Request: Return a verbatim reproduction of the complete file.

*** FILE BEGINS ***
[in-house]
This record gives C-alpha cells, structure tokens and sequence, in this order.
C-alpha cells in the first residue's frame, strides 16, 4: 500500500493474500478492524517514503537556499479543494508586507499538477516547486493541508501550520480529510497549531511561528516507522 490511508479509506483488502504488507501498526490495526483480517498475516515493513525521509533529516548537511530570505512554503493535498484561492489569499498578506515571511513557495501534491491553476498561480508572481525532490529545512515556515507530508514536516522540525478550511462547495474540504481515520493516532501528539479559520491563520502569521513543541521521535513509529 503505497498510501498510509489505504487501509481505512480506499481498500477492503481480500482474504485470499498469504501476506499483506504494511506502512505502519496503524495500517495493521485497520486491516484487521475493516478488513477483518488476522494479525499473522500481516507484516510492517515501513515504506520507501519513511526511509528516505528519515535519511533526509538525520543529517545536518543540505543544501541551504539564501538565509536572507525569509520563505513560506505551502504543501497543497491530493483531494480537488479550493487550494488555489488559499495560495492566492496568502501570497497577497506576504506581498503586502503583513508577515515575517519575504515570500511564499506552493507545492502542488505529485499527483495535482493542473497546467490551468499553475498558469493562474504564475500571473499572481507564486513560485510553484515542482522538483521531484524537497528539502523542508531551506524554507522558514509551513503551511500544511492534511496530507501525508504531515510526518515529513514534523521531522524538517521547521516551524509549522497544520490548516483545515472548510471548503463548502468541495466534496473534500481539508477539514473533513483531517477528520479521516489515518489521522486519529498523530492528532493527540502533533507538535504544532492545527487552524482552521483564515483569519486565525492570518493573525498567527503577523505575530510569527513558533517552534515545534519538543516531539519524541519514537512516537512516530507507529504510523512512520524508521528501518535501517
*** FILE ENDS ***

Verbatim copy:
[in-house]
This record gives C-alpha cells, structure tokens and sequence, in this order.
C-alpha cells in the first residue's frame, strides 16, 4: 500500500493474500478492524517514503537556499479543494508586507499538477516547486493541508501550520480529510497549531511561528516507522 490511508479509506483488502504488507501498526490495526483480517498475516515493513525521509533529516548537511530570505512554503493535498484561492489569499498578506515571511513557495501534491491553476498561480508572481525532490529545512515556515507530508514536516522540525478550511462547495474540504481515520493516532501528539479559520491563520502569521513543541521521535513509529 503505497498510501498510509489505504487501509481505512480506499481498500477492503481480500482474504485470499498469504501476506499483506504494511506502512505502519496503524495500517495493521485497520486491516484487521475493516478488513477483518488476522494479525499473522500481516507484516510492517515501513515504506520507501519513511526511509528516505528519515535519511533526509538525520543529517545536518543540505543544501541551504539564501538565509536572507525569509520563505513560506505551502504543501497543497491530493483531494480537488479550493487550494488555489488559499495560495492566492496568502501570497497577497506576504506581498503586502503583513508577515515575517519575504515570500511564499506552493507545492502542488505529485499527483495535482493542473497546467490551468499553475498558469493562474504564475500571473499572481507564486513560485510553484515542482522538483521531484524537497528539502523542508531551506524554507522558514509551513503551511500544511492534511496530507501525508504531515510526518515529513514534523521531522524538517521547521516551524509549522497544520490548516483545515472548510471548503463548502468541495466534496473534500481539508477539514473533513483531517477528520479521516489515518489521522486519529498523530492528532493527540502533533507538535504544532492545527487552524482552521483564515483569519486565525492570518493573525498567527503577523505575530510569527513558533517552534515545534519538543516531539519524541519514537512516537512516530507507529504510523512512520524508521528501518535501517